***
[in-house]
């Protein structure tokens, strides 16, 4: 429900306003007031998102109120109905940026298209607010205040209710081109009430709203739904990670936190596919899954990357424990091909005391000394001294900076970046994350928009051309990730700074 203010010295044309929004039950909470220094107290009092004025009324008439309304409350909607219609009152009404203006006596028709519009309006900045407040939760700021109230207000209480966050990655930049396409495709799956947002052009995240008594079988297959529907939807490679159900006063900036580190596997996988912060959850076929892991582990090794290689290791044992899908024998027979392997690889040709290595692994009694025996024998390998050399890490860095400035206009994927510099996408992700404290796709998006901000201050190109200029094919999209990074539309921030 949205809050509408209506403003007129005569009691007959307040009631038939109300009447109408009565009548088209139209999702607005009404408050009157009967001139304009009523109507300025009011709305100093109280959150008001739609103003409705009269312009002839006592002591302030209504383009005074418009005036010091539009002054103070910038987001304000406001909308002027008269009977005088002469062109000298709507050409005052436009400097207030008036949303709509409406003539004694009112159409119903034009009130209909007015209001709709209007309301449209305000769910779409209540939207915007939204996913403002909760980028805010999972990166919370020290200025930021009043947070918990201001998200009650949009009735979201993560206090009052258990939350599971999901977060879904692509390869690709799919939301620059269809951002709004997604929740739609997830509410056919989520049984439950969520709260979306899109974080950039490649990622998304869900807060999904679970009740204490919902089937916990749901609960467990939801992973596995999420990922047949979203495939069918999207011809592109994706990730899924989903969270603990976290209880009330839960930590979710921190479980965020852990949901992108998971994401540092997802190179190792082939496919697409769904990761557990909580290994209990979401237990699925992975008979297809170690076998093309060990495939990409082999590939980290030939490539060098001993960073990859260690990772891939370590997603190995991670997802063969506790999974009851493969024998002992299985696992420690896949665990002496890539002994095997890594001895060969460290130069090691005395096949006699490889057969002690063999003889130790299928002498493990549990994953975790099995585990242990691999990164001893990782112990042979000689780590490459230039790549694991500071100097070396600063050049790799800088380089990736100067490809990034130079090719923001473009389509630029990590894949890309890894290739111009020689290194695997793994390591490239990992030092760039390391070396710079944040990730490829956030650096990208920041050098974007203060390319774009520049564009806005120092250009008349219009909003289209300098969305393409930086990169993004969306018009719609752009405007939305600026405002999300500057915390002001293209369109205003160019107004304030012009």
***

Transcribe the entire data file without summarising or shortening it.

[in-house]
């Protein structure tokens, strides 16, 4: 429900306003007031998102109120109905940026298209607010205040209710081109009430709203739904990670936190596919899954990357424990091909005391000394001294900076970046994350928009051309990730700074 203010010295044309929004039950909470220094107290009092004025009324008439309304409350909607219609009152009404203006006596028709519009309006900045407040939760700021109230207000209480966050990655930049396409495709799956947002052009995240008594079988297959529907939807490679159900006063900036580190596997996988912060959850076929892991582990090794290689290791044992899908024998027979392997690889040709290595692994009694025996024998390998050399890490860095400035206009994927510099996408992700404290796709998006901000201050190109200029094919999209990074539309921030 949205809050509408209506403003007129005569009691007959307040009631038939109300009447109408009565009548088209139209999702607005009404408050009157009967001139304009009523109507300025009011709305100093109280959150008001739609103003409705009269312009002839006592002591302030209504383009005074418009005036010091539009002054103070910038987001304000406001909308002027008269009977005088002469062109000298709507050409005052436009400097207030008036949303709509409406003539004694009112159409119903034009009130209909007015209001709709209007309301449209305000769910779409209540939207915007939204996913403002909760980028805010999972990166919370020290200025930021009043947070918990201001998200009650949009009735979201993560206090009052258990939350599971999901977060879904692509390869690709799919939301620059269809951002709004997604929740739609997830509410056919989520049984439950969520709260979306899109974080950039490649990622998304869900807060999904679970009740204490919902089937916990749901609960467990939801992973596995999420990922047949979203495939069918999207011809592109994706990730899924989903969270603990976290209880009330839960930590979710921190479980965020852990949901992108998971994401540092997802190179190792082939496919697409769904990761557990909580290994209990979401237990699925992975008979297809170690076998093309060990495939990409082999590939980290030939490539060098001993960073990859260690990772891939370590997603190995991670997802063969506790999974009851493969024998002992299985696992420690896949665990002496890539002994095997890594001895060969460290130069090691005395096949006699490889057969002690063999003889130790299928002498493990549990994953975790099995585990242990691999990164001893990782112990042979000689780590490459230039790549694991500071100097070396600063050049790799800088380089990736100067490809990034130079090719923001473009389509630029990590894949890309890894290739111009020689290194695997793994390591490239990992030092760039390391070396710079944040990730490829956030650096990208920041050098974007203060390319774009520049564009806005120092250009008349219009909003289209300098969305393409930086990169993004969306018009719609752009405007939305600026405002999300500057915390002001293209369109205003160019107004304030012009």